Every RPG fan has their Final Fantasy. Maybe it’s VII, with Cloud’s morose soldier schtick and that iconic death, perhaps it’s IX with its dance moves and gloriously cute visuals, or XIV thanks to its sprawling online world. Maybe it’s XIII with…. ok, alright, let’s not be silly.
X is my Final Fantasy. I originally watched an ex-girlfriend’s brother playing it non-stop and wondered what the hell it was all about. My first impression was that there was a lot of annoying lightning, a strange upgrade tree and too much searching for save points. Oh and some very annoying laughter, before more searching for save points. Tidus seemed like he’d be far from my favourite Final Fantasy character, but when I finally stepped into the world myself with Waka, Yuna and co, their struggles and journey became my own.
X-2, meanwhile, is not my Final Fantasy, but that’s absolutely fine. As the first direct sequel to a Final Fantasy game it was always going to hold a strange position in the canon, and Yuna’s transformation into a gun-toting, hot pant-wearing badass makes it even more so. Still, its girl power trio and gaudy moments make it seem more relevant than ever, and having the pair together here is simply fantastic value for money.
Putting Crystal Chronicles to one side, Final Fantasy X and X-2 HD’s arrival on the Nintendo Switch – alongside VII, IX and XII – marks an incredible end to the spat between Square and Nintendo that saw the Japanese companies fall out, seemingly over the N64’s use of cartridges instead of CDs. These are of course beloved games that some people will have already played many, many times, but to have them all together, on a console that doesn’t weigh much more than Nintendo’s original Game Boy, is the kind of thing kids of the Nineties and Noughties used to dream of.
It’s true that X/X-2’s arrival on Switch doesn’t immediately win it the accolade of making them portable for the first time. That award went to the PS Vita more than five years ago, and while the Switch is probably more comfortable to hold, and boasts the bigger screen, Vita owners will have been able to beat Sin on the toilet many movements ago. It definitely runs better here than it did on Vita though, and doesn’t suffer from the graphical downgrades that the Vita version did, whether you’re playing on handheld or docked.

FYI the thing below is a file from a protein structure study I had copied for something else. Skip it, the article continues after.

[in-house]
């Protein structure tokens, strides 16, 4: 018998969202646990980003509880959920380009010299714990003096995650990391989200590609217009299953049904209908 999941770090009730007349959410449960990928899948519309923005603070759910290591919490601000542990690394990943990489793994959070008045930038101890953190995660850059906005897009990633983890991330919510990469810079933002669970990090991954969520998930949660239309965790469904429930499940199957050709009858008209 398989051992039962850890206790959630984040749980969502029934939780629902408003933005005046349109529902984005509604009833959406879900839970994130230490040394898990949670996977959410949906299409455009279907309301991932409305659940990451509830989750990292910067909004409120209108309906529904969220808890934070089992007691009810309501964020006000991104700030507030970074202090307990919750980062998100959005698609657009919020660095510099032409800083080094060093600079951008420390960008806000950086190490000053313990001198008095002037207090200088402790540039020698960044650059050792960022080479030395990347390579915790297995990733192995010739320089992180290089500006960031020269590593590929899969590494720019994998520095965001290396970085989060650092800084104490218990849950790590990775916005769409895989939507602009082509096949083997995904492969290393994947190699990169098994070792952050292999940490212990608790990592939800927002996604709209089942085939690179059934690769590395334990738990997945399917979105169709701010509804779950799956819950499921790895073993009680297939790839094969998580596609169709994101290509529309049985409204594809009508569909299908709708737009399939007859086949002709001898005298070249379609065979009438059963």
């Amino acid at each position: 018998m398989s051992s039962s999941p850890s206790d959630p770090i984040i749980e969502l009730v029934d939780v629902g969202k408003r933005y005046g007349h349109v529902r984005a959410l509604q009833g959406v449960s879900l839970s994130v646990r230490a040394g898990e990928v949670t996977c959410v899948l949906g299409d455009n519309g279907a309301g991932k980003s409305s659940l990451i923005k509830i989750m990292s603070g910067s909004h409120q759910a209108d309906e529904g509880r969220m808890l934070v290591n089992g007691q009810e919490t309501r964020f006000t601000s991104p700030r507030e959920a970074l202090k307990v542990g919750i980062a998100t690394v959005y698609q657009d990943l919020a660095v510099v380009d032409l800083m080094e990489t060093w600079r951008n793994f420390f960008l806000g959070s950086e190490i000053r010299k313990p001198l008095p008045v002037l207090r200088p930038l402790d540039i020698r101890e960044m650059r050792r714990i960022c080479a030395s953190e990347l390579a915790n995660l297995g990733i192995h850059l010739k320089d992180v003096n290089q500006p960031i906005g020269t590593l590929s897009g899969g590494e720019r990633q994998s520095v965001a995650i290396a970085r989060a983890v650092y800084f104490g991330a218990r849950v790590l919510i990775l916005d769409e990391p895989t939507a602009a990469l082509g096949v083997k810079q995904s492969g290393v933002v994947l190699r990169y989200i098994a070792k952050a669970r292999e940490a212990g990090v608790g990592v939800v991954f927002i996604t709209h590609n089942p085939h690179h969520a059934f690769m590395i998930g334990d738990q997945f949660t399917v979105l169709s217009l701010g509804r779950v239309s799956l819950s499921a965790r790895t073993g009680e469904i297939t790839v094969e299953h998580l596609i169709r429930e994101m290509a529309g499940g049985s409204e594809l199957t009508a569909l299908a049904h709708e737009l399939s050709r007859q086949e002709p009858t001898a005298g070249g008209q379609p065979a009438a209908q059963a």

This is largely the same HD remaster that did the rounds previously on the PS4, which in itself was a reworked version of the original PS3 and Vita remaster with the improvements that saw the game’s performance issues ironed out. The improved character textures look great, as do many of the locations, though it’s the animation that is most obviously from the PS2 era. The games run at 1080p docked and 720p undocked and either way makes for a fantastic way to experience either of them.
Perhaps more than any other Final Fantasy, the faintest hint of X’s music fires all of the synapses in my brain and drops me into a world of nostalgia. There’s an overriding sense of melancholy to the entire production, and even during its more bombastic moments, or the heavily repeated combat riffs, it’s a soundtrack that errs just on the right side of delicate and thoughtful.
This being the HD remaster there’s the option to use the original tracks and the re-arranged versions, which may or may not be an improvement depending on your point of view. Personally I love the way the reworked tracks sound, but I know plenty of people that will plump for the originals.
And then we get to the crux of the matter. Forget Sin or Seymour, the thing I wanted to beat the most when returning to FFX was the underwater sport of Blitzball. There are few RPG’s with the audacity to include an entirely separate game within their game, but Blitzball is just that. I fully believe that the pseudo-football/volleyball hybrid is a strategic gem, and as you travel the world recruiting new players to your team you might almost be able to treat the main game as a very tough scouting mission for the sports game. Maybe it is.
The remasters of Final Fantasy X/X-2 were already cemented as essential purchases for RPG fans, with an embarrassing number of enthralling hours for the asking price. The fact that it ends years of turmoil between Square and Nintendo makes it a truly remarkable release, and opens up one of the greatest series of all time to a whole new console family.